As the physics material is being covered throughout the year there will be times when it is necessary to verify the principles of physics by experimentation. Some labs will be presented to you with an objective and a clear procedure to be followed; however some labs will not be this straightforward. Oftentimes you will be presented with a problem and some equipment and you will be expected to develop your own procedure, methods for collecting data, and analysis of the data to find a logical solution. Labs will help to familiarize you with scientific equipment and they give you opportunities to learn through a hands-on/visual approach.
Some Things to Know About the AP Physics Course 1. Late homework is not accepted! 2. If three or more laboratory reports are missing within a five-week period you will fail the five weeks/quarter with a maximum of a 64%. 3. It is your responsibility to make up any missed work while absent! See Mr. Engels to find what work was missed and when it can be made up. Homework, quizzes, and laboratories need to be made up within one week of a student’s return. After one week a grade of zero will be entered. 4. Skipping class results in a zero for any work missed including quizzes, homework, or labs. These assignments cannot be made up for credit. 5. Cheating of any kind on any assignment results in a zero grade. 6. Arriving to class late three or more times in a marking period will result in a detention. 7. Mp3 players, iPods, cell phones, etc. are not permitted to be on or out of your bag while in the room.
Free Body Diagrams N3L: Action-Reaction Friction & its coefficients Tension, strings, & pulleys Work Springs & masses Hooke’s Law Potential energy, springs & gravity Force vs. Position graphs Work-Energy Theorem Conservation of Energy Power Simple Machines Simple Harmonic Motion (SHM) Amplitude, Frequency, & Period Energy of oscillating systems Springs & Masses Pendulums Momentum & Impulse Force vs. Time graphs Conservation of Momentum Collisions Systems with stored energy & momentum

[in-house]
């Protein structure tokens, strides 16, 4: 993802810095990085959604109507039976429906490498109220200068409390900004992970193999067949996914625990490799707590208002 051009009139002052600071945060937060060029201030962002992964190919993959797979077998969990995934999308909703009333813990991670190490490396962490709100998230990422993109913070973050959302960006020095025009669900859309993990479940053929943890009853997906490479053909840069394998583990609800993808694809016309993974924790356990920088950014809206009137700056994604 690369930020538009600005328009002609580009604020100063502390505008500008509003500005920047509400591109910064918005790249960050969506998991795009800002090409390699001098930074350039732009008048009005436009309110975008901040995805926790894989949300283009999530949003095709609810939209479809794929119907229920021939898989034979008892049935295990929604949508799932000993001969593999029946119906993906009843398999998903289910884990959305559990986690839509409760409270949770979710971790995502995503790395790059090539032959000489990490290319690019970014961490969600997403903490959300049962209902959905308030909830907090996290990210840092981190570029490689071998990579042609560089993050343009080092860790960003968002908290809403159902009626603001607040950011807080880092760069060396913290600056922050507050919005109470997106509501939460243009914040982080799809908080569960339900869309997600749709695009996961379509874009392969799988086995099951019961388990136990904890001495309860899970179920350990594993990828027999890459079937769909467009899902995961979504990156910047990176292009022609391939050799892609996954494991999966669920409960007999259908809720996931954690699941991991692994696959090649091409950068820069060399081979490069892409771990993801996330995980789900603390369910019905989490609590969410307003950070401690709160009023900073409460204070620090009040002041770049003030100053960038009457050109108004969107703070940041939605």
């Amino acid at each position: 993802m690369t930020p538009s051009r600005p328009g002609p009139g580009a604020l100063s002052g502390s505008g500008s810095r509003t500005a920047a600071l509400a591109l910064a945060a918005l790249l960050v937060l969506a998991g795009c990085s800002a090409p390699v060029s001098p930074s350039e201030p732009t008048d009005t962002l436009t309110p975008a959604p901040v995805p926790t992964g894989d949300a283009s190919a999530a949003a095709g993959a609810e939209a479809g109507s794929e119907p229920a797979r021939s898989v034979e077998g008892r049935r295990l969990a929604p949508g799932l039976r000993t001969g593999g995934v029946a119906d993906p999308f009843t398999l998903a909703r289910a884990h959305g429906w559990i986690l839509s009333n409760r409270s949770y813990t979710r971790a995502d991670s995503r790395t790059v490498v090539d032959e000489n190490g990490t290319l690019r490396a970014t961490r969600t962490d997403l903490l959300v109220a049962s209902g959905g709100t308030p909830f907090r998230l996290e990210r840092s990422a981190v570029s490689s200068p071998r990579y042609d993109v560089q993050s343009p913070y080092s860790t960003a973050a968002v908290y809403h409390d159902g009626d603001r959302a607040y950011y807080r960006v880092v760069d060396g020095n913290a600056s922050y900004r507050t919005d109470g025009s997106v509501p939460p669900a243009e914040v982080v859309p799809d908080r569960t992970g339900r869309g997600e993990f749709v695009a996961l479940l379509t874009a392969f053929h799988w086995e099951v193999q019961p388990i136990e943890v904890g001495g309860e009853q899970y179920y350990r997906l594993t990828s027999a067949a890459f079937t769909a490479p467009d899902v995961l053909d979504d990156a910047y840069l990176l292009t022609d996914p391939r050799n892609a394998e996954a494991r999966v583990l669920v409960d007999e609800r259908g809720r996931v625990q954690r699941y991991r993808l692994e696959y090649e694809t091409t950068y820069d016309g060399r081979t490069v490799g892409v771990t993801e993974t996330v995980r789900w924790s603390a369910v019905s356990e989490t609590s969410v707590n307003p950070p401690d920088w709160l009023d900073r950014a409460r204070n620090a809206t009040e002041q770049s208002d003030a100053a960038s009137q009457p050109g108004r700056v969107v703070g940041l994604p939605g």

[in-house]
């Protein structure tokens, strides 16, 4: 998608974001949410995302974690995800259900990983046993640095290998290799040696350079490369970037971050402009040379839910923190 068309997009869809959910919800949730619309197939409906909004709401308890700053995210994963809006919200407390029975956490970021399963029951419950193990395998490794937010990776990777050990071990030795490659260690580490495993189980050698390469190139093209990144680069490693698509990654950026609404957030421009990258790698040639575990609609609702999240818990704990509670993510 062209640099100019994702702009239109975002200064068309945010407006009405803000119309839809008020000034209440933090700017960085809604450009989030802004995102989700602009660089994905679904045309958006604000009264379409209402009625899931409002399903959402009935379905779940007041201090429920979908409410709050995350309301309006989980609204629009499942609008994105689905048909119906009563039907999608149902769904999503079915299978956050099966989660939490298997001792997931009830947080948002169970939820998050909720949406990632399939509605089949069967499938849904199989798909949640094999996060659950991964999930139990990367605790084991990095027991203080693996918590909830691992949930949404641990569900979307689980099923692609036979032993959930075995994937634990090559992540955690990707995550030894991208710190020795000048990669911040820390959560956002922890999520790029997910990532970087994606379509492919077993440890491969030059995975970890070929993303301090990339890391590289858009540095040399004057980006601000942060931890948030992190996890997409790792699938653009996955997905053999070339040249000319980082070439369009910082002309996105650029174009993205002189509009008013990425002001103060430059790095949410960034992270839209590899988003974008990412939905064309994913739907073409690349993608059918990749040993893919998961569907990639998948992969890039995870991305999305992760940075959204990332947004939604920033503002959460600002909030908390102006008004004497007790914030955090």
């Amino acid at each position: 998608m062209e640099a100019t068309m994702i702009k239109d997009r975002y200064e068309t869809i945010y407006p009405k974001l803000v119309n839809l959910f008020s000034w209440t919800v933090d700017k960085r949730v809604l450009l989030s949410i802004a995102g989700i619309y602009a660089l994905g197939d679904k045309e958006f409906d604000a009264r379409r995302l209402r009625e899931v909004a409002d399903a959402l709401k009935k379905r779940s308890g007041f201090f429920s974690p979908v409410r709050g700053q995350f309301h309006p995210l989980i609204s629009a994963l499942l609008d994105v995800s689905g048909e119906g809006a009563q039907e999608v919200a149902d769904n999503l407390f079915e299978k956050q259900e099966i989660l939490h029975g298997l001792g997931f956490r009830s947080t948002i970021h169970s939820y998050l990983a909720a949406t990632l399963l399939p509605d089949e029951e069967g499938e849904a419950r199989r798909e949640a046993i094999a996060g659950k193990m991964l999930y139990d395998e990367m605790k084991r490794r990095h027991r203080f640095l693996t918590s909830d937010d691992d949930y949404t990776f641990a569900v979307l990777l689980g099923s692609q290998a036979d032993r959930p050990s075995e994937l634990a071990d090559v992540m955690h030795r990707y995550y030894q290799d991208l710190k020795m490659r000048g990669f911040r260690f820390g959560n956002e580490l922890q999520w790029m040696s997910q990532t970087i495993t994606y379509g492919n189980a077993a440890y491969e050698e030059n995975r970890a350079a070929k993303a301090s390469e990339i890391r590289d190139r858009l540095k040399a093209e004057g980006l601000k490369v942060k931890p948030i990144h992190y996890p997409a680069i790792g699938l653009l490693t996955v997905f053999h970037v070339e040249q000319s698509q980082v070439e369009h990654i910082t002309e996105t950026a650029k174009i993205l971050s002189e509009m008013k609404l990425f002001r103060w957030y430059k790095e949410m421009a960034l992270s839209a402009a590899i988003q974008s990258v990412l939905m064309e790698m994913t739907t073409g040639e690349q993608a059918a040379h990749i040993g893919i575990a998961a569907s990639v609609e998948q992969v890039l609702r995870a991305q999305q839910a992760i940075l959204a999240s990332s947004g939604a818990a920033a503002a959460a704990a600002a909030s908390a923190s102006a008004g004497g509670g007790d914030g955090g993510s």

Quiz: 2D Kinematics Lab: Force tables and vector addition Lab: Sticky Sneaker – Calculating Coefficient of Friction Lab: Inclined Planes Quiz: Newton’s Laws & Forces Lab: Hooke’s Law Lab: Calculating Power Output Unit Quiz: Work, Energy, & Power Lab: Pendulums Lab: Flying Silver Ball Quiz: Work, Energy, Power, & SHM
Activity: Calculating Gun Speed by shooting bullet into block (video, no real guns) Lab: Conservation of Momentum: Internal Force
Circular Motion, Rotation, & Gravity (1.5 Weeks)
Fluid Mechanics (1.5 Weeks)
Thermodynamics & Heat (2.5 Weeks)
Electro-statics & Capacitors (1.5 Weeks)
Electric Circuits (1.5 Weeks)
Magnetism & Electromagnetism (2 Weeks)
Circular motion, position, angular speed & acceleration Torque Newton’s Law of Universal Gravitation Circular Orbits, Kepler’s 3rd Law Pressure and Density Buoyant Forces and Archimedes’ Principle Fluid flow Bernoulli’s Equation Temperature and the Zeroth Law of Thermodynamics Heat Transfer and Thermal Expansion Specific Heat Ideal Gas Law Kinetic Theory of Gases Conduction, Convection, & Radiation First Law of Thermodynamics Second Law of Thermodynamics Heat Engines, Heat Pumps, & Refrigerators Charge and Coulomb’s Law Charging (by induction) Electric Fields Electric Potential and Electrical Energy/Work Conductors and electric fields/potentials E. Field and potential graphs Capacitance Current, Electromotive Force, Resistance, Power Ohm’s Law DC Circuits (parallel & series) with ammeters, voltmeters, etc. Resistors Parallel Plate Capacitors and Circuits Magnets and Magnetic Fields Forces on moving charges Forces on current-carrying wires Electromagnetic Flux Generators